Cyber AbuseThe use of information technology (email, mobile phones, websites, social media, instant messaging, chatrooms, etc.) to repeatedly harm or harass other people in a deliberate manner.
Self-harmSelf-Harm is the intentional damage or injury to a person’s own body. It is used as a way of coping with or expressing overwhelming emotional distress. An individual may also be neglecting themselves, which can result in harm to themselves.
Mate crime‘Mate crime’ is when people (particularly those with learning disabilities) are befriended by members of the community, who go on to exploit and take advantage of them.
Modern SlaveryModern slavery is the practice of treating people as property; it includes bonded labour, child labour, sex slavery and trafficking. It is illegal in every country of the world.
Human TraffickingHuman trafficking is when people are bought and sold for financial gain and/or abuse. Men, women and children can be trafficked, both within their own countries and over international borders. The traffickers will trick, coerce, lure or force these vulnerable individuals into sexual exploitation, forced labour, street crime, domestic servitude or even the sale of organs and human sacrifice.
RadicalisationThe radicalisation of individuals is the process by which people come to support any form of extremism and, in some cases, join terrorist groups. Some individuals are more vulnerable to the risk of being groomed into terrorism than others.
Honour / Forced MarriageAn honour marriage / forced marriage is when one or both of the spouses do not, or cannot, consent to the marriage. There may be physical, psychological, financial, sexual and emotional pressure exerted in order to make the marriage go ahead. The motivation may include the desire to control unwanted behaviour or sexuality.
Female Genital MutilationFemale genital mutilation (FGM) comprises all procedures involving partial or total removal of the female external genitalia or other injury to the female genital organs for non-medical reasons as defined by the World Health Organisation (WHO). FGM is a cultural practice common around the world and is largely performed on girls aged between 10 and 18. Performing acts of FGM is illegal in the UK as is arranging for a child to travel abroad for FGM to be carried out.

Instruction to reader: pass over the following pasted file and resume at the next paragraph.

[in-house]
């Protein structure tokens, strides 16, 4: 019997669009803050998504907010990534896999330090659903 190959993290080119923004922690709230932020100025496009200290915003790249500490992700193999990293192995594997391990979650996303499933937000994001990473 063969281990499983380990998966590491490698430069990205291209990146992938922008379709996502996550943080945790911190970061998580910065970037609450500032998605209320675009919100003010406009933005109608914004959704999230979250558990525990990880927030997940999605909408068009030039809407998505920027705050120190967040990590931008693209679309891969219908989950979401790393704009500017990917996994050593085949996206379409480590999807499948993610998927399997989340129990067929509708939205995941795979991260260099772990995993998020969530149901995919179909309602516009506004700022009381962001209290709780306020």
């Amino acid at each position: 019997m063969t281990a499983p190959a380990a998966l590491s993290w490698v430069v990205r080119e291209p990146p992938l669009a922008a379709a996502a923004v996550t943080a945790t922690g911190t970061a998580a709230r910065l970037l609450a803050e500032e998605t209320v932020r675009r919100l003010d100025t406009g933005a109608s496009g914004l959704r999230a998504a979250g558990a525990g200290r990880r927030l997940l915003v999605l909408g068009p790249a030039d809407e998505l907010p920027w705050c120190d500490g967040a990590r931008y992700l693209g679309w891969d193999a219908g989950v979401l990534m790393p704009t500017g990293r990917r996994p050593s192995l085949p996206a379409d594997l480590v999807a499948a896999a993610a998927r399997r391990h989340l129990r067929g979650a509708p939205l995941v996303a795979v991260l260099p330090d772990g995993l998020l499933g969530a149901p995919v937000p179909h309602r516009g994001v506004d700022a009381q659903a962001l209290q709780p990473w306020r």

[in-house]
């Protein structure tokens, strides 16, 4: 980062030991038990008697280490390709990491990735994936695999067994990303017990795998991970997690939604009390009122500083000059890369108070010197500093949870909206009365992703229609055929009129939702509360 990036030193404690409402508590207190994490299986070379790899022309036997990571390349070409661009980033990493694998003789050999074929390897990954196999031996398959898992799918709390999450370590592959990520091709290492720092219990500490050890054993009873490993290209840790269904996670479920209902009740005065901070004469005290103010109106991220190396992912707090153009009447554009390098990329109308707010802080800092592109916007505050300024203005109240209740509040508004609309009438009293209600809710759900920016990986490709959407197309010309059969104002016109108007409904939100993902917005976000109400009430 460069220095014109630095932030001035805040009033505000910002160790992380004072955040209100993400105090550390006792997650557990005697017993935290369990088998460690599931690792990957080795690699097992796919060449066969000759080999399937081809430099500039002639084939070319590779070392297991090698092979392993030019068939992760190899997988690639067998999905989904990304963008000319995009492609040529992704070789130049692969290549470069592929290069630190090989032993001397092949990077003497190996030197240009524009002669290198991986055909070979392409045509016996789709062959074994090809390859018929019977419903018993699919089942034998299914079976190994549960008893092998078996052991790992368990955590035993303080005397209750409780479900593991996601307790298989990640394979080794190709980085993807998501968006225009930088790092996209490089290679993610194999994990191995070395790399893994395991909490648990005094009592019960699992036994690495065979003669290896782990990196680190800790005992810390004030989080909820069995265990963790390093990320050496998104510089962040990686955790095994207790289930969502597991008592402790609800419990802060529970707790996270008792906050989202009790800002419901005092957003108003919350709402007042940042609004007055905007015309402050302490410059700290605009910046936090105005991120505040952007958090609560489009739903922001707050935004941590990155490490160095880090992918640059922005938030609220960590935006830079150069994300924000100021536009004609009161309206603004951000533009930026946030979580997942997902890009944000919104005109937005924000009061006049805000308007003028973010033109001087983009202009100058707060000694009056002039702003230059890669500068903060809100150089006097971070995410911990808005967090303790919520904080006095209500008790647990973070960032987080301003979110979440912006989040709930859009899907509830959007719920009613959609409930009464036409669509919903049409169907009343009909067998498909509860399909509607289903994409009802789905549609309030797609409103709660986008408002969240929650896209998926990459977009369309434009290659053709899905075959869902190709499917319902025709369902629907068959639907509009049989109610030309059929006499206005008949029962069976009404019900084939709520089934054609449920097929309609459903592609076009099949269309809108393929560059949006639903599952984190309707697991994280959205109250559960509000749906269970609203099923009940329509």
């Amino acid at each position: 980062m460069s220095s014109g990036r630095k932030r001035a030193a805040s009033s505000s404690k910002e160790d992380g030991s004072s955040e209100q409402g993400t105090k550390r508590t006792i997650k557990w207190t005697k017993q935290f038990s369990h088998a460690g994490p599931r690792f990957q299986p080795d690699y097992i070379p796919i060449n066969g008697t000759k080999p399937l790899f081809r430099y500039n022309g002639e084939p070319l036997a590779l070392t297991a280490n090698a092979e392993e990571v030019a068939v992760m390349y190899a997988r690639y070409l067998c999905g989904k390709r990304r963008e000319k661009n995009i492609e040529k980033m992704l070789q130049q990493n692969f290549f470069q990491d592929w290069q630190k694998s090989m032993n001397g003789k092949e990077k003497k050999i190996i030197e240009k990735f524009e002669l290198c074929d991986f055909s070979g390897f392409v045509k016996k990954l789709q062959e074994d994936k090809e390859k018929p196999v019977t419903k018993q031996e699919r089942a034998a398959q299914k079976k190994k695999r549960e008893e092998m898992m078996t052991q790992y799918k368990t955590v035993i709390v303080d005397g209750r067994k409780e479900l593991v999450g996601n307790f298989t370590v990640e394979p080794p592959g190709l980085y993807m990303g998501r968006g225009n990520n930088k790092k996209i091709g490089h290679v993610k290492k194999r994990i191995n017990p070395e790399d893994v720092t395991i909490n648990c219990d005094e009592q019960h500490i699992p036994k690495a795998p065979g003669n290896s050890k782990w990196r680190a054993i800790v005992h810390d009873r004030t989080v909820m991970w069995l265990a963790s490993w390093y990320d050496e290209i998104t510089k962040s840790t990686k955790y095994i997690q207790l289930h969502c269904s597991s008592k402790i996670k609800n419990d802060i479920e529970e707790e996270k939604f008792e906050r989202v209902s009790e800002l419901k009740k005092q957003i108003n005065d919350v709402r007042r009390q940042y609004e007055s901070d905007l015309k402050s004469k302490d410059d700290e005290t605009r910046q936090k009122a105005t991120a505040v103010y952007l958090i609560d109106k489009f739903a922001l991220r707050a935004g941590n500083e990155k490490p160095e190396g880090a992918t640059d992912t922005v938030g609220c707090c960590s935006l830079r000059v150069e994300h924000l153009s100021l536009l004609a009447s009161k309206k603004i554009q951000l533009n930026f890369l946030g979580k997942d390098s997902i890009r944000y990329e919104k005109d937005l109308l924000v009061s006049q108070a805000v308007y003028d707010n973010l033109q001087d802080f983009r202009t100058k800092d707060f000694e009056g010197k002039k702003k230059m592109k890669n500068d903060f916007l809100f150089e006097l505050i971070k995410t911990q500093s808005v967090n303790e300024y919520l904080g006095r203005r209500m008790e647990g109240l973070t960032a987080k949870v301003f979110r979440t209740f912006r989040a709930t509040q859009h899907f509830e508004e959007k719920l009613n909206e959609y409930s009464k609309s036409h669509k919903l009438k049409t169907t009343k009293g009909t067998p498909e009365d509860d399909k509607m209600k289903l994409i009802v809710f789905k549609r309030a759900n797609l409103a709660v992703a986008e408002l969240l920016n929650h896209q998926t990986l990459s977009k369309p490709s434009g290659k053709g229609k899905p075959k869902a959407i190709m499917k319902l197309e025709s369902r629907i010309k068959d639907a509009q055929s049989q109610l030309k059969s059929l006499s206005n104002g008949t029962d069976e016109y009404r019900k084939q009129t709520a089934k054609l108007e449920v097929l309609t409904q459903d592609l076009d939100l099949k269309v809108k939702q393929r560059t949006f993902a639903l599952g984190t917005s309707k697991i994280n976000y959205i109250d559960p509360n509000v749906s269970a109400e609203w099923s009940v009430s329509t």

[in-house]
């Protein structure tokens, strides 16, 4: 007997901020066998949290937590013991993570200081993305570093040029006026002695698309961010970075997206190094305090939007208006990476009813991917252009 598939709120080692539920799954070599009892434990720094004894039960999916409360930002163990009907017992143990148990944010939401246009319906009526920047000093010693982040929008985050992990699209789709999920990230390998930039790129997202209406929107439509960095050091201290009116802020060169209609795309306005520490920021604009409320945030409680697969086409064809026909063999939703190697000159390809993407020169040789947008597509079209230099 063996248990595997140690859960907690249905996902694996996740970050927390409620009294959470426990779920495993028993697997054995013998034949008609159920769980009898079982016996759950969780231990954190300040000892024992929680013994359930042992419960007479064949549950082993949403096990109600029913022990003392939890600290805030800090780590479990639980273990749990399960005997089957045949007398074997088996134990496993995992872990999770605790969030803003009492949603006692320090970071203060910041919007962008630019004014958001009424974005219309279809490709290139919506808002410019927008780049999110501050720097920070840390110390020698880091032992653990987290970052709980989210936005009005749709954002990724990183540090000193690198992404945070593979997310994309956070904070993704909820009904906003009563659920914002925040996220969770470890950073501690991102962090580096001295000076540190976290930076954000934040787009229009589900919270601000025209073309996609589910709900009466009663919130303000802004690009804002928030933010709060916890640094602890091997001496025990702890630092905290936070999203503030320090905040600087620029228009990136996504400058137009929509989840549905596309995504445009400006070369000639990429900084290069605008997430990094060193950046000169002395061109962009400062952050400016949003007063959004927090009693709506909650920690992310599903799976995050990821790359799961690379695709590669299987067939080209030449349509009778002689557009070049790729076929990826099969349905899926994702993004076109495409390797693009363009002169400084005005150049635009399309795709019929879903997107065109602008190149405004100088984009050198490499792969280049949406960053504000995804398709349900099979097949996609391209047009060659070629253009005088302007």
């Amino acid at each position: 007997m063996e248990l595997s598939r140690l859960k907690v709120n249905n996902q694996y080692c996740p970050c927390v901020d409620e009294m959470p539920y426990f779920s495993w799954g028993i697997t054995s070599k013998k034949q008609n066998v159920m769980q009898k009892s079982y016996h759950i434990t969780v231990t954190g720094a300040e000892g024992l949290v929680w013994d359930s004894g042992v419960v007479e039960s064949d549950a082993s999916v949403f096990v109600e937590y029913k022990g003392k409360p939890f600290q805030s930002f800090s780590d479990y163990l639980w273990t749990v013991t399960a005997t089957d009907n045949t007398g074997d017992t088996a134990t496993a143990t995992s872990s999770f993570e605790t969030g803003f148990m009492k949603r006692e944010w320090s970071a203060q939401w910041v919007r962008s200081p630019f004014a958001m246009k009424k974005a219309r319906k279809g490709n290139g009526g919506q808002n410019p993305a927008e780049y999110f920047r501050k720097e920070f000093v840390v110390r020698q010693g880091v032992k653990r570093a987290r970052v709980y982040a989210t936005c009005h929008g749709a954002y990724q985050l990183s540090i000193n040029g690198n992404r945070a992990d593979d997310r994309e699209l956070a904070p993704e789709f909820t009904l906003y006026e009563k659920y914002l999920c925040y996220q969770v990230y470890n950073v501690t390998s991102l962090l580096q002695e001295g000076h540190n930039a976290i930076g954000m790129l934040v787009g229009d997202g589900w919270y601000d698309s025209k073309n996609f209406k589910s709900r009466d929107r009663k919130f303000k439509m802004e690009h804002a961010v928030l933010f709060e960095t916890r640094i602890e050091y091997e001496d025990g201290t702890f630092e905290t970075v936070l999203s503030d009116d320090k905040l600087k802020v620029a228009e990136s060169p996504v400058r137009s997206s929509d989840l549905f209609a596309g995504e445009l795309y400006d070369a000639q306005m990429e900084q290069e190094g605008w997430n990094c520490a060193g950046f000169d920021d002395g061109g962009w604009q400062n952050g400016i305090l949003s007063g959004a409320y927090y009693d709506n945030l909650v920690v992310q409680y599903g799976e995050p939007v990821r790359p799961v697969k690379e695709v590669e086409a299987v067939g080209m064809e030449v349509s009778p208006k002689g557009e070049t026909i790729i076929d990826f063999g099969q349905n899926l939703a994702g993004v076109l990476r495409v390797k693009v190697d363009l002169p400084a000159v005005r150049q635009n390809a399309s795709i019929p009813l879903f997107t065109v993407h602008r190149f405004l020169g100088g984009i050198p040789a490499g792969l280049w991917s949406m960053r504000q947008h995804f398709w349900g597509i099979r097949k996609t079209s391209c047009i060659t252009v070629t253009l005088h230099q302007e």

Historic AbuseHistoric abuse is the term used to describe disclosures of abuse that were perpetrated in the past. Many people who have experienced abuse don’t tell anyone what happened until years later, with around one third of people abused in childhood waiting until adulthood before they share their experience.

Whilst it is not possible to be prescriptive about the signs and symptoms of abuse and neglect, the following list sets out some of the indicators which might be suggestive of abuse:

  • unexplained injuries on areas of the body not usually prone to such injuries
  • an injury that has not been treated/received medical attention
  • an injury for which the explanation seems inconsistent
  • a child or adult at risk discloses behaviour that is harmful to them
  • unexplained changes in behaviour or mood (e.g. becoming very quiet, withdrawn or displaying sudden bursts of temper)
  • inappropriate sexual awareness in children
  • signs of neglect, such as under-nourished, untreated illnesses, inadequate care.

It should be recognised that this list is not exhaustive and the presence of one or more indicators is not in itself proof that abuse is actually taking place. It is also important to remember that there might be other reasons why most of the above are occurring.